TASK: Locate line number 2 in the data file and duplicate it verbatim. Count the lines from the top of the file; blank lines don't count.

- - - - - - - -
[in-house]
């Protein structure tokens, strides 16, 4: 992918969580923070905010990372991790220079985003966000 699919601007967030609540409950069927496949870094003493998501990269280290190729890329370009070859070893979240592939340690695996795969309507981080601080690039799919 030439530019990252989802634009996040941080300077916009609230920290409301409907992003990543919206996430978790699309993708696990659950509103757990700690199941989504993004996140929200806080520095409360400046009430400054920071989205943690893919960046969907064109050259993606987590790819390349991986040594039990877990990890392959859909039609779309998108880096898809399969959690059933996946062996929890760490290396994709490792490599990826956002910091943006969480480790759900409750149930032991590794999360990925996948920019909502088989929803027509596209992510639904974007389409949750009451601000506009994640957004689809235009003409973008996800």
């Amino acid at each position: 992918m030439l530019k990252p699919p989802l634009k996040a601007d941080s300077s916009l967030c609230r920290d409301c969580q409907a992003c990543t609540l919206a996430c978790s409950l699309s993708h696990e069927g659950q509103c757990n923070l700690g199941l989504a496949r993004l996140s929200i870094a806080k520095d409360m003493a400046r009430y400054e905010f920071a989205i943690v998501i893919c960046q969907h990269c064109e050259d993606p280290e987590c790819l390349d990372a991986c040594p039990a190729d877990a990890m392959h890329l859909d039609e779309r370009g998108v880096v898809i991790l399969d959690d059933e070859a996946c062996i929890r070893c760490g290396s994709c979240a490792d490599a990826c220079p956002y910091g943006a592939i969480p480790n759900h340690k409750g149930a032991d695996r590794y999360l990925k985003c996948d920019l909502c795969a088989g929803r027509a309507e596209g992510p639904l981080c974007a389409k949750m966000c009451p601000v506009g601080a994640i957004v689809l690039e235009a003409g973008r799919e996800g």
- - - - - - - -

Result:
């Protein structure tokens, strides 16, 4: 992918969580923070905010990372991790220079985003966000 699919601007967030609540409950069927496949870094003493998501990269280290190729890329370009070859070893979240592939340690695996795969309507981080601080690039799919 030439530019990252989802634009996040941080300077916009609230920290409301409907992003990543919206996430978790699309993708696990659950509103757990700690199941989504993004996140929200806080520095409360400046009430400054920071989205943690893919960046969907064109050259993606987590790819390349991986040594039990877990990890392959859909039609779309998108880096898809399969959690059933996946062996929890760490290396994709490792490599990826956002910091943006969480480790759900409750149930032991590794999360990925996948920019909502088989929803027509596209992510639904974007389409949750009451601000506009994640957004689809235009003409973008996800």